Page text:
Another somewhat controversial opinion that I have is that chemical imbalances can be considered disabilities. In this I include hormonal imbalances that cause people health and emotional problems, as well as disorders such as depression, anxiety, obsessive compulsiveness, and other serotonin-related disorders. Many people do not understand that these are real and very difficult disorders to deal with in daily life, or that they are often passed on genetically. I have been dealing with an anxiety disorder since I reached puberty (a common onset time), and I consider it to be a disability.

I understand that this may sound callous, but I have a problem with people (disabled or not) feeling sorry for themselves on a permanent basis. I believe that everyone has challenges in life and obstacles that they must work with, and a disability is no reason to pity oneself and focus on that disability. The key, in my mind, is to do something about it or fight back, rather than to say, "Oh, poor disabled me!"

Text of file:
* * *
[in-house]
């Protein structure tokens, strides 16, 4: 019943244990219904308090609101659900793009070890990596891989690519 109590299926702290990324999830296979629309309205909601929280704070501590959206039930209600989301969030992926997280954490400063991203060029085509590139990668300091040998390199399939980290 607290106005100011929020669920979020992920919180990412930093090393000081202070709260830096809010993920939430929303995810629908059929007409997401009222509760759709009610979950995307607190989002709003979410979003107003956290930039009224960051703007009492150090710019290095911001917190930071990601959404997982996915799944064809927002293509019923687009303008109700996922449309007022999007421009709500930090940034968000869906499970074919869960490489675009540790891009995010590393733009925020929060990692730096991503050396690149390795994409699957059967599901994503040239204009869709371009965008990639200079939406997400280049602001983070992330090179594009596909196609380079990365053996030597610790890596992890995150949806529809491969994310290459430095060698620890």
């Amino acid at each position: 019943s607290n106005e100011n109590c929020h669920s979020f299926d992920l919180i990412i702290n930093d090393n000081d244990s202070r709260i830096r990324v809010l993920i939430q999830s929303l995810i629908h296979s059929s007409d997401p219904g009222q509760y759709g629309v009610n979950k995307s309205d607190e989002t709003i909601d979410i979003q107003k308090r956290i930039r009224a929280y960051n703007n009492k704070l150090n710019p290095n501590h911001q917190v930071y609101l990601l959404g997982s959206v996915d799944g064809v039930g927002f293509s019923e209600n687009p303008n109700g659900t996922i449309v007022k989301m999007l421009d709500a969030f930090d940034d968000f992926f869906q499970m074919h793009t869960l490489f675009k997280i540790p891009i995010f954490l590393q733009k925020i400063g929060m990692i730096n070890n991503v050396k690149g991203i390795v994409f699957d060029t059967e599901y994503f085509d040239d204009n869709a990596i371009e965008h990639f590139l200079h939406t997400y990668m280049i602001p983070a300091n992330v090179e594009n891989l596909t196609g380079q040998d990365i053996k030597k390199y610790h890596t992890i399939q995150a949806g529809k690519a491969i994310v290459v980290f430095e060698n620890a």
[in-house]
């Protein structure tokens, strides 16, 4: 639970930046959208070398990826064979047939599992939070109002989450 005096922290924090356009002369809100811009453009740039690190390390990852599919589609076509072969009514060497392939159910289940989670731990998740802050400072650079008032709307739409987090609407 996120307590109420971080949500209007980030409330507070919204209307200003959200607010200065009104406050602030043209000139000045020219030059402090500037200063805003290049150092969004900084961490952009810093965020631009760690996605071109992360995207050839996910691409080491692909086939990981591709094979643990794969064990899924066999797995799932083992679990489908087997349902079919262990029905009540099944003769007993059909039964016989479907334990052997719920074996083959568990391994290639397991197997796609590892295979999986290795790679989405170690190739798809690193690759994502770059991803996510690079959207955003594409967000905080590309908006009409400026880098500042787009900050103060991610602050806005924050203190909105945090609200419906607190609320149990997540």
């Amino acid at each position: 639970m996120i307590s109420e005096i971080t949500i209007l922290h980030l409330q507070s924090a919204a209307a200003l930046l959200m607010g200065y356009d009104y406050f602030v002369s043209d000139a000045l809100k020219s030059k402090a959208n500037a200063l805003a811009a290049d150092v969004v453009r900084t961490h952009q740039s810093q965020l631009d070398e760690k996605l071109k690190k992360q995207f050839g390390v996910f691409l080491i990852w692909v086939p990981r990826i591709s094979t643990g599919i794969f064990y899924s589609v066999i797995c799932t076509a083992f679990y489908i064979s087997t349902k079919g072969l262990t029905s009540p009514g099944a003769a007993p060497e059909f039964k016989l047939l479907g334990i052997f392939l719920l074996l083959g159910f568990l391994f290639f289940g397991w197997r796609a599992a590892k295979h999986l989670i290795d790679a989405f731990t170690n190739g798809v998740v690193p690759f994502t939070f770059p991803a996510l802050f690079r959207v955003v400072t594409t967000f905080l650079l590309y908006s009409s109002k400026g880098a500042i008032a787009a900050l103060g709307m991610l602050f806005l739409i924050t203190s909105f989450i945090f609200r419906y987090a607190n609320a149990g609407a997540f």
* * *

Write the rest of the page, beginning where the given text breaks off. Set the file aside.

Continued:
An idea that I will stand strongly beside for the rest of my life is that any disability is a state of mind. I am not suggesting that someone who is blind can make themselves see or anything that radical. What I am suggesting is that anyone can overcome the perceived obstacles that their disability creates. For example, there are a number of situations that trigger my anxiety, and for a very long time I avoided these situations at all costs. If I did not, I would have anxiety attacks so severe that I would often weep uncontrollably with fear or even faint. Then, one day, I started gradually approaching the things that made me anxious. While I still get some attacks (this is unavoidable, as some of them come for no apparent reason), I find that I am able to control many others that are fed by myself.